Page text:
MI2 is the second part of a triptych of three family homes, located along the Mille-Îles River in Laval. The three houses are built in brick and this one, with its light grey color, is chromatically placed in the center. Its set of champagne-colored metal roof slopes and its dynamic claustra give a bold character in the neighborhood.
This bungalow-style house is modest in size and inspired by the vernacular of Laval architecture at a time when the island was a vacation spot.
Unlike the other two residences, MI2 is not directly on the waterfront. Surrounded by neighbors on one side, a lot in the back, the boulevard des Mille-Îles in front and a private street on the other side, the architects decided to close the house in on itself, limiting the direct openings to the outside. The largest opening, which overlooks the river, faces north, so the architects placed an interior courtyard to the south in order to bring light into the heart of the project while maintaining privacy.
Like the front door, which is hidden from the façade and whose recess naturally creates the canopy, the interior courtyard is born from the void created between the front façade and the living room. This transverse luminous axis illuminates the residence and puts the house in relation to the river. The openwork of the bricks creates luminous patterns in the courtyard, as well as on the floor and walls of the house.
This intervention allows for natural light throughout the day. The sun rises in the office, continues into the living room, into the dining room, and sets in the kitchen. The courtyard allows you to enjoy the outdoors in complete privacy. With its large glass doors, the outside invites itself inside and vice versa. Only the two bedrooms and the bathrooms do not benefit from this outpouring of light, the more private spaces resting at the western end of the house. In the bedrooms, high windows on the same level as slits placed at strategic points bring the necessary light while limiting the vis-à-vis. In the bathrooms, light enters through banded windows.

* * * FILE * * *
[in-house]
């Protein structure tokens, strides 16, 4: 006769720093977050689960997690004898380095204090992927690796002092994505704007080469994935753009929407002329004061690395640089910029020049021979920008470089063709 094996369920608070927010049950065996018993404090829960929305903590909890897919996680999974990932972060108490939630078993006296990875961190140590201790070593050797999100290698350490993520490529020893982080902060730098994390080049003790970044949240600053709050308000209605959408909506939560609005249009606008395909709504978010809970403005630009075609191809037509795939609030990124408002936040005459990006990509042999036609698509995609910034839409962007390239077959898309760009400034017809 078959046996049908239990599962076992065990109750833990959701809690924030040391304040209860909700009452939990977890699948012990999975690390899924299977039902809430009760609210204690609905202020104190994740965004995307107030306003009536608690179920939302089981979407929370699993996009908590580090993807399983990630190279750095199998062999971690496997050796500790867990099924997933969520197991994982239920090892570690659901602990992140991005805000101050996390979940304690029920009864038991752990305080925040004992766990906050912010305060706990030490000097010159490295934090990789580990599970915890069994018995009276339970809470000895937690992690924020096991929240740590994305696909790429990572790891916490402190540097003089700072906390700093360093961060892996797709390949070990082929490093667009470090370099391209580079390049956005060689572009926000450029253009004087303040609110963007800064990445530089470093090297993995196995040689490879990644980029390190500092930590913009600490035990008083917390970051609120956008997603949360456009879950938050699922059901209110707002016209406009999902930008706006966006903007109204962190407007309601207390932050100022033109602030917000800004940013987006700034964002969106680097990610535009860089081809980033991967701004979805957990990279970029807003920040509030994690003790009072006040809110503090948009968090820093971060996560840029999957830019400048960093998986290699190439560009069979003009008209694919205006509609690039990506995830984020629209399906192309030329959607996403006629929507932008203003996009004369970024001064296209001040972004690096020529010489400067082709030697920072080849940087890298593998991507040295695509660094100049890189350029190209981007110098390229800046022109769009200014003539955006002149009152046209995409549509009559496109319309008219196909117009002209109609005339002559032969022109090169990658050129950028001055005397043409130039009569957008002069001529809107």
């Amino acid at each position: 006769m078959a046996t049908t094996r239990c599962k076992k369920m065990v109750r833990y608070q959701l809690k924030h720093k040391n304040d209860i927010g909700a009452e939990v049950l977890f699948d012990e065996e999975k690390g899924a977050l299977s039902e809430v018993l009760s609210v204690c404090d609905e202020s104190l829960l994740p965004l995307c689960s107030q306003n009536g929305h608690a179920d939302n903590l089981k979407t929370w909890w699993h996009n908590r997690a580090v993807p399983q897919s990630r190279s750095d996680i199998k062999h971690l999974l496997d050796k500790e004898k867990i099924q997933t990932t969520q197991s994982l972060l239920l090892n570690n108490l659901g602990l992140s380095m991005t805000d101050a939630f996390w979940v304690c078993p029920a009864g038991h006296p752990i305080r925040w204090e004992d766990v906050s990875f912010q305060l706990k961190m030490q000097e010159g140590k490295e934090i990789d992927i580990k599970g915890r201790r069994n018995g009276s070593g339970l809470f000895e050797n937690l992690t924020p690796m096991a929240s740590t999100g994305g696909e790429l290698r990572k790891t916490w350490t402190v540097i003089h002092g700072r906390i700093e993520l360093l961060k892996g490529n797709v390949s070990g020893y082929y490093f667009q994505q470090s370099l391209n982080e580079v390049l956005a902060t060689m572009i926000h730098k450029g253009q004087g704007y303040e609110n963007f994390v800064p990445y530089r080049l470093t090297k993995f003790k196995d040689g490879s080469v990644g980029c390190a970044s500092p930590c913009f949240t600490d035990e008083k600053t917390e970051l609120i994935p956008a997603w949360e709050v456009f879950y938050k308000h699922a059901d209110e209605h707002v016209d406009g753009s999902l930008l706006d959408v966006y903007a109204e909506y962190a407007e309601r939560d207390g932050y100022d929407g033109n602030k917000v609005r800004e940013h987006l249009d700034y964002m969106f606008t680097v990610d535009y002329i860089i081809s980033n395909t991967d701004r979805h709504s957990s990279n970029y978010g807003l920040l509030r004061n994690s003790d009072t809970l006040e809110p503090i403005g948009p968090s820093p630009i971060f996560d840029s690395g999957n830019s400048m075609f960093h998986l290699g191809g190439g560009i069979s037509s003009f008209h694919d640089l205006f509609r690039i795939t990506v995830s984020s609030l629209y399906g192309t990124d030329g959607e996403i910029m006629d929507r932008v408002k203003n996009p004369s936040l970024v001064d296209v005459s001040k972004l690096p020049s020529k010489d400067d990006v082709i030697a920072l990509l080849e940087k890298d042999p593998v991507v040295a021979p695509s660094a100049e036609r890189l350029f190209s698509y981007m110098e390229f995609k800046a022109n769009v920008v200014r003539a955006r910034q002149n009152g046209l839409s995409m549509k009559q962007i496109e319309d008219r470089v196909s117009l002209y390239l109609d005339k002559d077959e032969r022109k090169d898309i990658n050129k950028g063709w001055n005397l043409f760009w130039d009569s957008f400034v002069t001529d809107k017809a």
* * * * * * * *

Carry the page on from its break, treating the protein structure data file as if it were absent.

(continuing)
Limited in terms of layout by the size of the lot, the architects optimized the space of this 1850 square foot residence, including the garage. To avoid wasting space with a hallway, the living rooms overlap and naturally create a circulation axis to the bedrooms.
After the cheerful terrazzo of the first floor entrance, the material palette becomes sober. White oak floors, white walls and light gray ceramic tiles dress the residence with simplicity and minimalism for bright and comfortable interiors.
To compensate for the unattractive nature of the land and the lack of privacy, the designers were able to compose an enveloping and peaceful architecture. Playing with voids and solids, in plan and in elevation, Dupont Blouin aligns concept and materiality for a neat and harmonious realization.